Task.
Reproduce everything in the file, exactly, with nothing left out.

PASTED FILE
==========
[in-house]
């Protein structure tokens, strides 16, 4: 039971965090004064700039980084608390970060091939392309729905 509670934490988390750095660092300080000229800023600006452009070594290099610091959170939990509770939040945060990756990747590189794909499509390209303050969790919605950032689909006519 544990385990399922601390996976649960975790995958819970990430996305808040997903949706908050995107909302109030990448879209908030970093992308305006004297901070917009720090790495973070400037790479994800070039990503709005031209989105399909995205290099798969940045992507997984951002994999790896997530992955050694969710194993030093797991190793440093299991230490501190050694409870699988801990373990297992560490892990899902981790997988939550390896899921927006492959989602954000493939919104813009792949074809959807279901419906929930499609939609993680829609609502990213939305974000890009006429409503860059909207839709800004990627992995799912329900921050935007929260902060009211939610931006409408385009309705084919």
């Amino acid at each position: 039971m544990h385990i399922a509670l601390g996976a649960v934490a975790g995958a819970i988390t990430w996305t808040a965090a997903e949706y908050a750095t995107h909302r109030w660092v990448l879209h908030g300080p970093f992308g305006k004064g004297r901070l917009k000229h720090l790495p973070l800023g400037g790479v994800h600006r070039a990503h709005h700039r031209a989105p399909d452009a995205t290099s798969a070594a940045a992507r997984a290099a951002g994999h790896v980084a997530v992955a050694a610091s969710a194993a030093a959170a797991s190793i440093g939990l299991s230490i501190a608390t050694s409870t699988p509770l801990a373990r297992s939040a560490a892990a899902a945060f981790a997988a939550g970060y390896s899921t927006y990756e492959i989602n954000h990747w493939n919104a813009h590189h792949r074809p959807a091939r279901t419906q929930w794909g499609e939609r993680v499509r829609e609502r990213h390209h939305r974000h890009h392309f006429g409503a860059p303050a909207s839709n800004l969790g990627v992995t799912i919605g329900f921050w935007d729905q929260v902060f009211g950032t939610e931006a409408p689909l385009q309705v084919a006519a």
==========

[in-house]
């Protein structure tokens, strides 16, 4: 039971965090004064700039980084608390970060091939392309729905 509670934490988390750095660092300080000229800023600006452009070594290099610091959170939990509770939040945060990756990747590189794909499509390209303050969790919605950032689909006519 544990385990399922601390996976649960975790995958819970990430996305808040997903949706908050995107909302109030990448879209908030970093992308305006004297901070917009720090790495973070400037790479994800070039990503709005031209989105399909995205290099798969940045992507997984951002994999790896997530992955050694969710194993030093797991190793440093299991230490501190050694409870699988801990373990297992560490892990899902981790997988939550390896899921927006492959989602954000493939919104813009792949074809959807279901419906929930499609939609993680829609609502990213939305974000890009006429409503860059909207839709800004990627992995799912329900921050935007929260902060009211939610931006409408385009309705084919």
């Amino acid at each position: 039971m544990h385990i399922a509670l601390g996976a649960v934490a975790g995958a819970i988390t990430w996305t808040a965090a997903e949706y908050a750095t995107h909302r109030w660092v990448l879209h908030g300080p970093f992308g305006k004064g004297r901070l917009k000229h720090l790495p973070l800023g400037g790479v994800h600006r070039a990503h709005h700039r031209a989105p399909d452009a995205t290099s798969a070594a940045a992507r997984a290099a951002g994999h790896v980084a997530v992955a050694a610091s969710a194993a030093a959170a797991s190793i440093g939990l299991s230490i501190a608390t050694s409870t699988p509770l801990a373990r297992s939040a560490a892990a899902a945060f981790a997988a939550g970060y390896s899921t927006y990756e492959i989602n954000h990747w493939n919104a813009h590189h792949r074809p959807a091939r279901t419906q929930w794909g499609e939609r993680v499509r829609e609502r990213h390209h939305r974000h890009h392309f006429g409503a860059p303050a909207s839709n800004l969790g990627v992995t799912i919605g329900f921050w935007d729905q929260v902060f009211g950032t939610e931006a409408p689909l385009q309705v084919a006519a």